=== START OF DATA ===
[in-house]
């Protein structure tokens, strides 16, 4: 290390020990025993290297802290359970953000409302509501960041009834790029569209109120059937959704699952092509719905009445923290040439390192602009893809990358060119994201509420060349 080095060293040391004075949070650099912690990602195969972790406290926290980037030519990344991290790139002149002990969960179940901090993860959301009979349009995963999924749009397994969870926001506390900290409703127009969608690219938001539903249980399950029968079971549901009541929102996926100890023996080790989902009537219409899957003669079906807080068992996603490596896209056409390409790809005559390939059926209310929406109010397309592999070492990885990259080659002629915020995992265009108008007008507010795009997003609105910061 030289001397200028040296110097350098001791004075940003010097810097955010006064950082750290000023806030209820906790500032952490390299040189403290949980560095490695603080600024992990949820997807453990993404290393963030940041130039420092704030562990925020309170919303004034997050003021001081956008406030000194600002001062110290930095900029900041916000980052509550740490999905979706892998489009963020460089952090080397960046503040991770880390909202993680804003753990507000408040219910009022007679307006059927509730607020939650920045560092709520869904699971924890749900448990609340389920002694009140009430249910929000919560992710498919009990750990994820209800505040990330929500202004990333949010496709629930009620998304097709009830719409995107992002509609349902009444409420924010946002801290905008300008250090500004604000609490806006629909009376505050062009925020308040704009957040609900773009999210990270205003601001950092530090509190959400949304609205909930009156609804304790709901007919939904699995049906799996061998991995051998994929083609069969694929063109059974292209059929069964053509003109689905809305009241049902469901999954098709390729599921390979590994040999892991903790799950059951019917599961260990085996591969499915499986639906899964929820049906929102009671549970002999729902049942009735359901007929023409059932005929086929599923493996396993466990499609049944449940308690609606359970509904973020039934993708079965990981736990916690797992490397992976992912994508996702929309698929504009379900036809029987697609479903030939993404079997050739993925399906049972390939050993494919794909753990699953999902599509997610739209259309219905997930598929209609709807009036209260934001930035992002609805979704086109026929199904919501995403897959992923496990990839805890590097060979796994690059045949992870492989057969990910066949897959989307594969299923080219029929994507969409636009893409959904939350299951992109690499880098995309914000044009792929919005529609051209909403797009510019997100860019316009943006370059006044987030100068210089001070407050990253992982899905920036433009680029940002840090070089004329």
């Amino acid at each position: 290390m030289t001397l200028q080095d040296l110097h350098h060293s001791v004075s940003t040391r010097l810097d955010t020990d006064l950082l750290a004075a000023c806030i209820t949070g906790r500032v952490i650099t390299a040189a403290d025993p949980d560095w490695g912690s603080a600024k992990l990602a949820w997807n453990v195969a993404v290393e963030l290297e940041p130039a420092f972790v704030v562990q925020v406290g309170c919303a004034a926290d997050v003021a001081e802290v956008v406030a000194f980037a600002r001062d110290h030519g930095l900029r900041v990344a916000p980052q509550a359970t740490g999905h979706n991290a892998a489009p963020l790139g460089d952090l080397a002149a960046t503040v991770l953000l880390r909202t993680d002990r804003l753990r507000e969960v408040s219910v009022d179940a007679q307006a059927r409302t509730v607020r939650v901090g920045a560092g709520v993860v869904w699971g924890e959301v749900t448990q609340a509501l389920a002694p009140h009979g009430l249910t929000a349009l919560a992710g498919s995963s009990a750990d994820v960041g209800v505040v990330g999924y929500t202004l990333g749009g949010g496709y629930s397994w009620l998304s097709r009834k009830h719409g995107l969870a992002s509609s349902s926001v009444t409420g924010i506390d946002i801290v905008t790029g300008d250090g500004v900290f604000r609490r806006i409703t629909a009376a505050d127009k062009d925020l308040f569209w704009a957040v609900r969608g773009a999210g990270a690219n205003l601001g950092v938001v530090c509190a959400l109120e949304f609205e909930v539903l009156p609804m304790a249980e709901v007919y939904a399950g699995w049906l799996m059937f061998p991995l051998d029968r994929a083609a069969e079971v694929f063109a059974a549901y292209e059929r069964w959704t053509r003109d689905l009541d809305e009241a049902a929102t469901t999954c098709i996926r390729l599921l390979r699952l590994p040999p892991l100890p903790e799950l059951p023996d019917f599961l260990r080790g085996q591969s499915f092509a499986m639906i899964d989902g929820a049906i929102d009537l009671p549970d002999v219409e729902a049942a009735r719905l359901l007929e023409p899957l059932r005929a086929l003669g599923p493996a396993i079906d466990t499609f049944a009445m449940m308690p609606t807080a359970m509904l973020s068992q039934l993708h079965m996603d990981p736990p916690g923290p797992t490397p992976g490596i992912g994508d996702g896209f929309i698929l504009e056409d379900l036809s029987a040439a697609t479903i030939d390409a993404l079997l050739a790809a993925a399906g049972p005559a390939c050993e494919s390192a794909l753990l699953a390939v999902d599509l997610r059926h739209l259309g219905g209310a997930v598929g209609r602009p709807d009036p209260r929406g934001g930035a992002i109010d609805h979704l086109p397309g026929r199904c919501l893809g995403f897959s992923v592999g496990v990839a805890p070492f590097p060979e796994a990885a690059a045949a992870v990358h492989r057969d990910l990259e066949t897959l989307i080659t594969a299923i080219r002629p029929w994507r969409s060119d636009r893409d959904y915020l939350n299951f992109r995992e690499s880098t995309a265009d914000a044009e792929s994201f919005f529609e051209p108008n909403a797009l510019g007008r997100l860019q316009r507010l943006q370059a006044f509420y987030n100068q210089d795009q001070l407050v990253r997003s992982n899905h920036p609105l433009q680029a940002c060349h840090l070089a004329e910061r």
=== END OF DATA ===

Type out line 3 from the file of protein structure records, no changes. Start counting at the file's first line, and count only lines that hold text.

């Amino acid at each position: 290390m030289t001397l200028q080095d040296l110097h350098h060293s001791v004075s940003t040391r010097l810097d955010t020990d006064l950082l750290a004075a000023c806030i209820t949070g906790r500032v952490i650099t390299a040189a403290d025993p949980d560095w490695g912690s603080a600024k992990l990602a949820w997807n453990v195969a993404v290393e963030l290297e940041p130039a420092f972790v704030v562990q925020v406290g309170c919303a004034a926290d997050v003021a001081e802290v956008v406030a000194f980037a600002r001062d110290h030519g930095l900029r900041v990344a916000p980052q509550a359970t740490g999905h979706n991290a892998a489009p963020l790139g460089d952090l080397a002149a960046t503040v991770l953000l880390r909202t993680d002990r804003l753990r507000e969960v408040s219910v009022d179940a007679q307006a059927r409302t509730v607020r939650v901090g920045a560092g709520v993860v869904w699971g924890e959301v749900t448990q609340a509501l389920a002694p009140h009979g009430l249910t929000a349009l919560a992710g498919s995963s009990a750990d994820v960041g209800v505040v990330g999924y929500t202004l990333g749009g949010g496709y629930s397994w009620l998304s097709r009834k009830h719409g995107l969870a992002s509609s349902s926001v009444t409420g924010i506390d946002i801290v905008t790029g300008d250090g500004v900290f604000r609490r806006i409703t629909a009376a505050d127009k062009d925020l308040f569209w704009a957040v609900r969608g773009a999210g990270a690219n205003l601001g950092v938001v530090c509190a959400l109120e949304f609205e909930v539903l009156p609804m304790a249980e709901v007919y939904a399950g699995w049906l799996m059937f061998p991995l051998d029968r994929a083609a069969e079971v694929f063109a059974a549901y292209e059929r069964w959704t053509r003109d689905l009541d809305e009241a049902a929102t469901t999954c098709i996926r390729l599921l390979r699952l590994p040999p892991l100890p903790e799950l059951p023996d019917f599961l260990r080790g085996q591969s499915f092509a499986m639906i899964d989902g929820a049906i929102d009537l009671p549970d002999v219409e729902a049942a009735r719905l359901l007929e023409p899957l059932r005929a086929l003669g599923p493996a396993i079906d466990t499609f049944a009445m449940m308690p609606t807080a359970m509904l973020s068992q039934l993708h079965m996603d990981p736990p916690g923290p797992t490397p992976g490596i992912g994508d996702g896209f929309i698929l504009e056409d379900l036809s029987a040439a697609t479903i030939d390409a993404l079997l050739a790809a993925a399906g049972p005559a390939c050993e494919s390192a794909l753990l699953a390939v999902d599509l997610r059926h739209l259309g219905g209310a997930v598929g209609r602009p709807d009036p209260r929406g934001g930035a992002i109010d609805h979704l086109p397309g026929r199904c919501l893809g995403f897959s992923v592999g496990v990839a805890p070492f590097p060979e796994a990885a690059a045949a992870v990358h492989r057969d990910l990259e066949t897959l989307i080659t594969a299923i080219r002629p029929w994507r969409s060119d636009r893409d959904y915020l939350n299951f992109r995992e690499s880098t995309a265009d914000a044009e792929s994201f919005f529609e051209p108008n909403a797009l510019g007008r997100l860019q316009r507010l943006q370059a006044f509420y987030n100068q210089d795009q001070l407050v990253r997003s992982n899905h920036p609105l433009q680029a940002c060349h840090l070089a004329e910061r």